Bluebird records were issued in both Canada and the U.S.A., using several label types. The various types were not used at the same time in Canada and the U.S.A. This article is an attempt to pin down more accurately when they were used. More specifically it concerns the 10" popular series which ran from 1933 to 1945, although other series will be mentioned later in this article. There was another Blue Bird label (note spelling) which was a Paramount derivative from the 1921-22 period but this is not part of our study. We are concerned only with the Bluebird label derived from the Victor company.
The popular series began in August 1932 at serial number 1800. These were 8" records which changed to 10" at 1810 and continued to 1853 by May 1933. The colour of the label was dark blue and black. In May 1933 the numbering system changed to B-5000. In November 1938 it jumped from B-7875 to B-10000. In September 1942 it reached B-11594 and then changed to 30-0801. It reached 30-0834 in March 1945, at which time the Bluebird label ended. From 1946 to 1950 some Bluebird recordings were re-released using the original Bluebird serial number on the RCA Victor label. The notation "Bluebird Series" appeared around the rim of the label. In July 1949 the Bluebird label was revived at 31-0001, and a handful were issued over the next few months.
Figure 1 demonstrates that Bluebird used a buff label, a staff label, and a dog label in Canada. In the U.S.A. Bluebird had two varieties of dog label which we call "dog 3" (because it had three lines of type around the bottom of the label) and "dog 2" (two lines). We must stress that the dates shown in Figure 1 are approximate having been interpolated from data in Barr.
The bar chart shows the latest date on which a specific type of label was being used. This is based on the highest serial number of that type we have found. There may well be records of that type which bear slightly higher numbers. For example, the vertical line at the beginning of the staff bar shows the approximate date when the staff label was introduced. When a record from an earlier era was re-released, it would bear the label that was being used at the time of re-release instead of the original label. Thus, we can find a record bearing a serial number from 1934, the buff era, which was re-released in 1942 bearing the then current "dog 2" label.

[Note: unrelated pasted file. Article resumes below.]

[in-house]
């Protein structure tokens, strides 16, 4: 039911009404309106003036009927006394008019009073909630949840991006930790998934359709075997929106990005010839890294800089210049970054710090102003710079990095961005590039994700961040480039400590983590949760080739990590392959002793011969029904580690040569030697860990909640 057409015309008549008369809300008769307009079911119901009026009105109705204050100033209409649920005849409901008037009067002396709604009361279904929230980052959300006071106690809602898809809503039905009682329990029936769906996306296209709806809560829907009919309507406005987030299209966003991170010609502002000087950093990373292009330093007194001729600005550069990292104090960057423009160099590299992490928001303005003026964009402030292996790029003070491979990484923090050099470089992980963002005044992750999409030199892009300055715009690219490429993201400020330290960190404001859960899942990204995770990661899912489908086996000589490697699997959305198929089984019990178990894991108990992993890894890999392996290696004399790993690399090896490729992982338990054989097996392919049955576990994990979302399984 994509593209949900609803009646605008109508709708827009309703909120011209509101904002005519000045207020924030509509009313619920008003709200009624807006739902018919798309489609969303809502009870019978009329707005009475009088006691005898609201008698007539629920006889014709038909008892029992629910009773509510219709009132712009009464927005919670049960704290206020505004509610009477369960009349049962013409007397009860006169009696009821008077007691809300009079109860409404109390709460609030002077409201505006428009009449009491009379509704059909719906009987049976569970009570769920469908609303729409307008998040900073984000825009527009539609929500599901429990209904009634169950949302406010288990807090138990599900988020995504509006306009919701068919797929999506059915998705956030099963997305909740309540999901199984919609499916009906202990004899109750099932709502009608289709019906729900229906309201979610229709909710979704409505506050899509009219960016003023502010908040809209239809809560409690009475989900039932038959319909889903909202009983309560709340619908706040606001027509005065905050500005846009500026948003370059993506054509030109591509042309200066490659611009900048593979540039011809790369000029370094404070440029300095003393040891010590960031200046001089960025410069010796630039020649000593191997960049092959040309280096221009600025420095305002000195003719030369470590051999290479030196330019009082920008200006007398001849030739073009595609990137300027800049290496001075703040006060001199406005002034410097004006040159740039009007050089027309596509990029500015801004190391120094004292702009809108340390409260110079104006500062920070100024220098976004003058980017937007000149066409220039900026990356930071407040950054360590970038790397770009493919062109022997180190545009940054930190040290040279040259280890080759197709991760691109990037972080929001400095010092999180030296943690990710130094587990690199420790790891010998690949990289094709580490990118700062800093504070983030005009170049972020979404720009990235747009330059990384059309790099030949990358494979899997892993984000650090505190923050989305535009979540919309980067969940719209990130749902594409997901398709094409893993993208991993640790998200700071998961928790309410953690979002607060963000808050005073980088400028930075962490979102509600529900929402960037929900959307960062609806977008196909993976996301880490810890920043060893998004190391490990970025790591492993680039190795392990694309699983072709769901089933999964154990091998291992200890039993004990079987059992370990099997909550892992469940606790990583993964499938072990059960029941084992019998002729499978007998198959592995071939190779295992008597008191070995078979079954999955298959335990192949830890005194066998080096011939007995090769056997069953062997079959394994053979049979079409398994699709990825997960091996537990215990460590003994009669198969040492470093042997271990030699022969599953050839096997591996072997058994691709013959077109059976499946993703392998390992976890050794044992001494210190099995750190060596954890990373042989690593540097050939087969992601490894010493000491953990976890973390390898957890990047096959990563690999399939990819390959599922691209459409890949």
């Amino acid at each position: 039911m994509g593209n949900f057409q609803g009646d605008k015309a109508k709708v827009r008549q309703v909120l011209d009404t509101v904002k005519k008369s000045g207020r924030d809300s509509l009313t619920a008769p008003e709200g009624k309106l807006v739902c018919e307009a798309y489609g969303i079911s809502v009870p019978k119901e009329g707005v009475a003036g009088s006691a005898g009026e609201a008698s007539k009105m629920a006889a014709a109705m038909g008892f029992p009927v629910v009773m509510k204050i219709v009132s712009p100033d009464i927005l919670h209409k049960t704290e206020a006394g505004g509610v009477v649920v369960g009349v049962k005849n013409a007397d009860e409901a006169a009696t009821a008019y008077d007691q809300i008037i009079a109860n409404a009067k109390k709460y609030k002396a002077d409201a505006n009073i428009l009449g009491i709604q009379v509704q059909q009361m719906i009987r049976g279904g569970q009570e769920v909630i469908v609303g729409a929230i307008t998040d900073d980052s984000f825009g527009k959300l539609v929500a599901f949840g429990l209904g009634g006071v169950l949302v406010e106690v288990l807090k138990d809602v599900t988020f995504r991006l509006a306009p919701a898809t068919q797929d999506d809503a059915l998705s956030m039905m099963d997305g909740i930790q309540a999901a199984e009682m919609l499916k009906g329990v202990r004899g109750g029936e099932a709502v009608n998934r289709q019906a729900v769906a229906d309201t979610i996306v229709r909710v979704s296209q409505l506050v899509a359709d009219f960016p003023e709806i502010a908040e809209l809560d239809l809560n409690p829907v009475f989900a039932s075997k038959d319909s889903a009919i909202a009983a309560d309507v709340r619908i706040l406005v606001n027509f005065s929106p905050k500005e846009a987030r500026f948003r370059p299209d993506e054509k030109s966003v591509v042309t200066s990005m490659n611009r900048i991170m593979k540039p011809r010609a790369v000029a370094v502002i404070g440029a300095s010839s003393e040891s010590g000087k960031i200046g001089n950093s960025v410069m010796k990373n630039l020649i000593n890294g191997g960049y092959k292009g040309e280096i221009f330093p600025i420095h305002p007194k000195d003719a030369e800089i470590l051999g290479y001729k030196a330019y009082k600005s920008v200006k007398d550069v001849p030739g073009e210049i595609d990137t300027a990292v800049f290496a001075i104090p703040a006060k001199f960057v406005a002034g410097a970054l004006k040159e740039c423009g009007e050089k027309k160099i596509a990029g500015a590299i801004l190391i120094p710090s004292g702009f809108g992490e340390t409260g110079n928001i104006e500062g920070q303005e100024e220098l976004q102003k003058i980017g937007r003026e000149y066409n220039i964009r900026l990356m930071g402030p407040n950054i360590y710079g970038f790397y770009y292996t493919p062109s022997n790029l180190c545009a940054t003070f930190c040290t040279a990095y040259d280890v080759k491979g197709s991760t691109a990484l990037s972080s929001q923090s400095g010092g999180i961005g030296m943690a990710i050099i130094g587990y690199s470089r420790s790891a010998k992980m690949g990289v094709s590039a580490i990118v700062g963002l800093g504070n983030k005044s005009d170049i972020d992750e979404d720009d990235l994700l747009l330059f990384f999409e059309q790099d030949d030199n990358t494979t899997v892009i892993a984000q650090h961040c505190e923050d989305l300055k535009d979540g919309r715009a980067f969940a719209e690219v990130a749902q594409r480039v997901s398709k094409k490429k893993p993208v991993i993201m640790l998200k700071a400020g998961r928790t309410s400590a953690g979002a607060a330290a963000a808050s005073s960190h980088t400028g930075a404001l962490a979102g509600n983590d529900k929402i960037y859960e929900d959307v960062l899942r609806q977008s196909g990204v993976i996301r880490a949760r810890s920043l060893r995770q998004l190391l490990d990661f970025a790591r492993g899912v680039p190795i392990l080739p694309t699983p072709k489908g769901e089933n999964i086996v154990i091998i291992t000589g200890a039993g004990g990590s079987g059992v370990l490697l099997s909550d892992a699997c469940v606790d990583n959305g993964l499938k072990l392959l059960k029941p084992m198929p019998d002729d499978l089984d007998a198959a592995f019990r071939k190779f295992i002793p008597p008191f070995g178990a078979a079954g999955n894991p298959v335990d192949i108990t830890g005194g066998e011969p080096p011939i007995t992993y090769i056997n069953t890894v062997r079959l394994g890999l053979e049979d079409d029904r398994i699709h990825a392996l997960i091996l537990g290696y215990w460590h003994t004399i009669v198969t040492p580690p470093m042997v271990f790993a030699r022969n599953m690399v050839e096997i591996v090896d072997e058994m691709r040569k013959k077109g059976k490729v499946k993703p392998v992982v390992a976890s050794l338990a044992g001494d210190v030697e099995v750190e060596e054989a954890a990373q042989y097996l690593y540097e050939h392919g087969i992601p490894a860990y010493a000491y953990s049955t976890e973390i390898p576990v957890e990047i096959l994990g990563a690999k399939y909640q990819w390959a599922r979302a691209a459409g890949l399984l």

In Canada, the buff label was used for the popular series until October 1939, and the highest number we have found is B-10423. Two varieties of the Canadian buff label have been identified. In 1929 RCA announced the purchase of Victor in the U.S.A. in a deal which included the Victor Talking Machine Company of Canada. The company is shown as such around the bottom of the early buff Bluebird label variety, the highest number we have found is B-5663 (circa November 1934). No reference whatsoever is made to RCA at this time. The later buff label has printed around the bottom "RCA Victor Company Limited, Montreal, Canada". The first issue we have found is B-5795 (circa February 1935). It appears the change was made around December 1934/January 1935. In the U.S.A. the buff label was used until September 1937, and the highest number we have found is B-7101. Interestingly, the Canadian buff label is a slightly lighter yellow than it's American counterpart and also differs in that they have a larger outer ring. The Canadian label could better be described yellow rather than buff.
The staff label was used in Canada from October 1939 until April 1940 (highest number B-10666) and the "dog 2" label was used from April 1940 until circa January 1945 (highest number 30-0833). Conversely in the U.S.A. the staff label was used until November 1938 (highest number in the popular series is B-7875), the "dog 3" label until circa January 1943 (highest number B-11587) and the "dog 2" label until circa January 1945 (highest number 30-0831).
Although the dates are approximate, Figure 1 shows that the buff label was used for a longer period in Canada than in the U.S.A.. The staff label was used in Canada for a shorter period and at a later date than in the U.S.A.. Today the staff label is the rarest of the three Canadian types.
There were several other series which are not included in Figure 1. They are:
In November 1942 Bluebird altered its numerical system to four-figure serials prefixed by a two-figure category code (Rust). Those so far identified are as follows:
In addition there was also a series of Children's records. These were issued with serial numbers ranging from 1 to 1000 with prefixes which included BK and BY from May 1936 to the early 1950's.
Barr, Steven C., "The Almost Complete 78 rpm Record Dating Guide II", (Huntington Beach, CA: Yesterday Once Again, 1992).
Rust, Brian, "The American Record Label Book", (New Rochelle,.N.Y.: Arlington House, 1978).
, "The Collector's Guide to Victor Records", (Dallas: Monarch Record Enterprises, 1992).